Former UN secretary general and Nobel Peace Prize laureate Kofi Annan died on Saturday at the age of 80 following a short illness, the Kofi Annan Foundation said.
Annan presided over some of the best and worst times at the
UN after assuming the role of secretary general in January 1997. During his 10-year term, he travelled the world to urge governments to support the United Nations as he devoted his attention to ending hostilities between Israelis and the Palestinians.
Annan and the UN shared the Nobel Peace Prize in 2001.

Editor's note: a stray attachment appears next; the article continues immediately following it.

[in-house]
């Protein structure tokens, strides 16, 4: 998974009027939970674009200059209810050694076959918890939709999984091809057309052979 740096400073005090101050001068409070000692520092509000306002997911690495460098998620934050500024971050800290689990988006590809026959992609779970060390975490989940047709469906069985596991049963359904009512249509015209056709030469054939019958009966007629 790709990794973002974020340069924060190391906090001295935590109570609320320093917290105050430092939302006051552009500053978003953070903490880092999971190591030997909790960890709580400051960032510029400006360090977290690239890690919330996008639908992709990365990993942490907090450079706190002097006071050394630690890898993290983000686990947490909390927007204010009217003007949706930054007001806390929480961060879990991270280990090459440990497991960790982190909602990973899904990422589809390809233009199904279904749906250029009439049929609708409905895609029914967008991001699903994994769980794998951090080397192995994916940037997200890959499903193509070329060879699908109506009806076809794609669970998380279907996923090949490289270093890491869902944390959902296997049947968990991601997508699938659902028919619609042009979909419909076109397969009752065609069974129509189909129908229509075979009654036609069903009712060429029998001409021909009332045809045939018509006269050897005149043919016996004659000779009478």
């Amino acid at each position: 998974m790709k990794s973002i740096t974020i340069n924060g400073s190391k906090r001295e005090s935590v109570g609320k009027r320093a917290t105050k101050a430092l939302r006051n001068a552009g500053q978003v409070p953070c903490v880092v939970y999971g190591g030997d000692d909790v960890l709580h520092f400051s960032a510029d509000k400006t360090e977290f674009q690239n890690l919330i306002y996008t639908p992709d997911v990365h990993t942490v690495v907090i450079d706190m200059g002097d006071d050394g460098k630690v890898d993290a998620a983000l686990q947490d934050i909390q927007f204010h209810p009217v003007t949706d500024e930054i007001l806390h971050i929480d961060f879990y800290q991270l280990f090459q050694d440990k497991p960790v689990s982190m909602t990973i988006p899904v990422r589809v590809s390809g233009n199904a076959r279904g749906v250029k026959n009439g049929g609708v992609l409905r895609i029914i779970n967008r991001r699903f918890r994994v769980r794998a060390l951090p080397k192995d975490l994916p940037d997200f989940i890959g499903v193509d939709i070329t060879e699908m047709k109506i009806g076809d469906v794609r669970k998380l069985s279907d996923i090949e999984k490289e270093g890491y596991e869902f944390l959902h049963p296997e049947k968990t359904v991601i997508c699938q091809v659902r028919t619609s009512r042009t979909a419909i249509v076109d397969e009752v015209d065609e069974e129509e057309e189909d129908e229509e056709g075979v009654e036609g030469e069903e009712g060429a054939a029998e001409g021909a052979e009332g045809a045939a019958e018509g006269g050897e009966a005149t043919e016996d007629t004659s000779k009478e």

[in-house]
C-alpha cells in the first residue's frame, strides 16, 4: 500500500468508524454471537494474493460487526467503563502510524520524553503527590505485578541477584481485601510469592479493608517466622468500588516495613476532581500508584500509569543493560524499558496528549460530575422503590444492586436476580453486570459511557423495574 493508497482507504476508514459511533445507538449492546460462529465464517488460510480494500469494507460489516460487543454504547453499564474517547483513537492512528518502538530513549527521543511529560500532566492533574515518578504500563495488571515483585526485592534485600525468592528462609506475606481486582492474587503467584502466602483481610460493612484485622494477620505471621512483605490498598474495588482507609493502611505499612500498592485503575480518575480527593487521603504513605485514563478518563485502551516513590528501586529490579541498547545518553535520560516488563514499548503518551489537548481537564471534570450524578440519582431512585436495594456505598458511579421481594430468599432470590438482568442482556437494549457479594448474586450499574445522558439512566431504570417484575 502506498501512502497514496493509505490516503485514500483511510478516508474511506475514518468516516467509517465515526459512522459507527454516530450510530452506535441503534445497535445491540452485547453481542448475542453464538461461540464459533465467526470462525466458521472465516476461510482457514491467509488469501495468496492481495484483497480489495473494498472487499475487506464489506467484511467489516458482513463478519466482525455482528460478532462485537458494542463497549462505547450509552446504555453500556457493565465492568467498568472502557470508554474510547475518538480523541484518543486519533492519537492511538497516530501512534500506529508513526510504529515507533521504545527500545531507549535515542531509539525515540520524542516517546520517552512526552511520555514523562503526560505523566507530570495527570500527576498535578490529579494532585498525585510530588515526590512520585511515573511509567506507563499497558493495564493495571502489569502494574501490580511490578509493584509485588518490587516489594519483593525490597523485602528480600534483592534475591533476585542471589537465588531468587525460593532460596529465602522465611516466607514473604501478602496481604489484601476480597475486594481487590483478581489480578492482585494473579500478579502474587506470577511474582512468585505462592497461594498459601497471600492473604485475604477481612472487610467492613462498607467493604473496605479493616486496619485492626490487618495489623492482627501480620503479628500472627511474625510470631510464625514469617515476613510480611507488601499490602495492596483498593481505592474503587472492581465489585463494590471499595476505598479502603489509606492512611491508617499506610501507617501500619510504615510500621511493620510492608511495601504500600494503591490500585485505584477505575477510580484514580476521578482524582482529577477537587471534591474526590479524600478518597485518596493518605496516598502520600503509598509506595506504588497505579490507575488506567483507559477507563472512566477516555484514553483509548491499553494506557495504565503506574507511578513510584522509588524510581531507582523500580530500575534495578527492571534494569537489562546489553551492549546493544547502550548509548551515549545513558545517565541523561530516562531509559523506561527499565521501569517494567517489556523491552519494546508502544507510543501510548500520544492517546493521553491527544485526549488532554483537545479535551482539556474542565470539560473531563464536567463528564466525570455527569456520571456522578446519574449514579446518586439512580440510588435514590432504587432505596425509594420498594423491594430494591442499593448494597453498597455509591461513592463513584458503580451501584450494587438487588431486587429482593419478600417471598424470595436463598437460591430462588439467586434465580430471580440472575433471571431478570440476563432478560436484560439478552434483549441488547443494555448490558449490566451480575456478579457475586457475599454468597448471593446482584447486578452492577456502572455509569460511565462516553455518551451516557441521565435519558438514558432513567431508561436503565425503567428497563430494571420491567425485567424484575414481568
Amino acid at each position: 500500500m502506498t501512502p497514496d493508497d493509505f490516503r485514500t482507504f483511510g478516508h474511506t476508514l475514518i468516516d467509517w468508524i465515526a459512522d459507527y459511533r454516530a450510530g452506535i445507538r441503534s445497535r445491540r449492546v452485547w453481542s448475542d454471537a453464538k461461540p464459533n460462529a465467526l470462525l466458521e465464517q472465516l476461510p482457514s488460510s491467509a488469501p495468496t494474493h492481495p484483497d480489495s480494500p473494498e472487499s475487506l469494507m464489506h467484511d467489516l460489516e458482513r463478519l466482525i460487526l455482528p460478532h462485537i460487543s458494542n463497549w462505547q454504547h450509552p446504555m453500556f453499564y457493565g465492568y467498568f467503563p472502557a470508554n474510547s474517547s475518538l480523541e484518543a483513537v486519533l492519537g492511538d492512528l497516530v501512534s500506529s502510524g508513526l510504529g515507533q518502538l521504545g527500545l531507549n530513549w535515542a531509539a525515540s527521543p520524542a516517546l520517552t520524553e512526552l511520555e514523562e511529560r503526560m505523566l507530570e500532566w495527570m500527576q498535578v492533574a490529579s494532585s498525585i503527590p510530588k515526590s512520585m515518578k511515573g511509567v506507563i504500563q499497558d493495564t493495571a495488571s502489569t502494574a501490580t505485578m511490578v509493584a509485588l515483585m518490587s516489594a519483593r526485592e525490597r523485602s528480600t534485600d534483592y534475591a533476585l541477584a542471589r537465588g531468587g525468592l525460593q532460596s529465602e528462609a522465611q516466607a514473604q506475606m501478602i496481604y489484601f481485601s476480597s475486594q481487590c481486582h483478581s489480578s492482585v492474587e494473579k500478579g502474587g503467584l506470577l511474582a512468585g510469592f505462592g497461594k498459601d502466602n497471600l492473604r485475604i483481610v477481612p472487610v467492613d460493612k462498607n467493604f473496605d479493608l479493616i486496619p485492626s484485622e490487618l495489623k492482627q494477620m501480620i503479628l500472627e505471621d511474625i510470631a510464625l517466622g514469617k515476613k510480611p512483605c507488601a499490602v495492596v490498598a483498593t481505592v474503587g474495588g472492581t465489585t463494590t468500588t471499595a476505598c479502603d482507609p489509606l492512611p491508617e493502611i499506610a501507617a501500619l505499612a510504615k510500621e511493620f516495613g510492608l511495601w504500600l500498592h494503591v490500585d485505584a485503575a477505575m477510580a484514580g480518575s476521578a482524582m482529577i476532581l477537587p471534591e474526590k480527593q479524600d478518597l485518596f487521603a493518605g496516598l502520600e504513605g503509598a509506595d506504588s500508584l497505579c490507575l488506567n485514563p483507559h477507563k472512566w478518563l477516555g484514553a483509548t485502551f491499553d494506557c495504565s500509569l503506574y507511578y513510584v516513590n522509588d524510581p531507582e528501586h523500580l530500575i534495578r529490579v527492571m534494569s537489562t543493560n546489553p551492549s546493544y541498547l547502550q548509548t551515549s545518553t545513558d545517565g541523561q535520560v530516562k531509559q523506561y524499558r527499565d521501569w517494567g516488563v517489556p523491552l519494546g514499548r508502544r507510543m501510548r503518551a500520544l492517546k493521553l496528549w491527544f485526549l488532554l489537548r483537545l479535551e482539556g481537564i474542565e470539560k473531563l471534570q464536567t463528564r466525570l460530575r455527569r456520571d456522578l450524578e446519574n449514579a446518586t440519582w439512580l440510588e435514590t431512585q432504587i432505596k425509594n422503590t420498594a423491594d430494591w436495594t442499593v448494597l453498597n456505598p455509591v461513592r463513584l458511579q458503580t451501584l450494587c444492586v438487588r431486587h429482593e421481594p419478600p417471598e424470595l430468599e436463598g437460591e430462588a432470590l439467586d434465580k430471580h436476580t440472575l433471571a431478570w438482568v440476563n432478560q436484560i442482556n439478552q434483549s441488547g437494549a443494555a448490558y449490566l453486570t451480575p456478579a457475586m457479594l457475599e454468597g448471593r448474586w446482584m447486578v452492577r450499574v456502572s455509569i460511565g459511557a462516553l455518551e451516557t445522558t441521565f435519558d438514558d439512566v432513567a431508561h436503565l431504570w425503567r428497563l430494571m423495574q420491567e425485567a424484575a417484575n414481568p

Born in Ghana on April 8, 1938, Annan studied at Macalester College in St Paul, Minnesota, and at the Massachusetts Institute of Technology in Boston.
He first joined the United Nations in 1962 as an administrative
and budget officer at the World Health Organization in Geneva and
went on to other assignments in the UN system.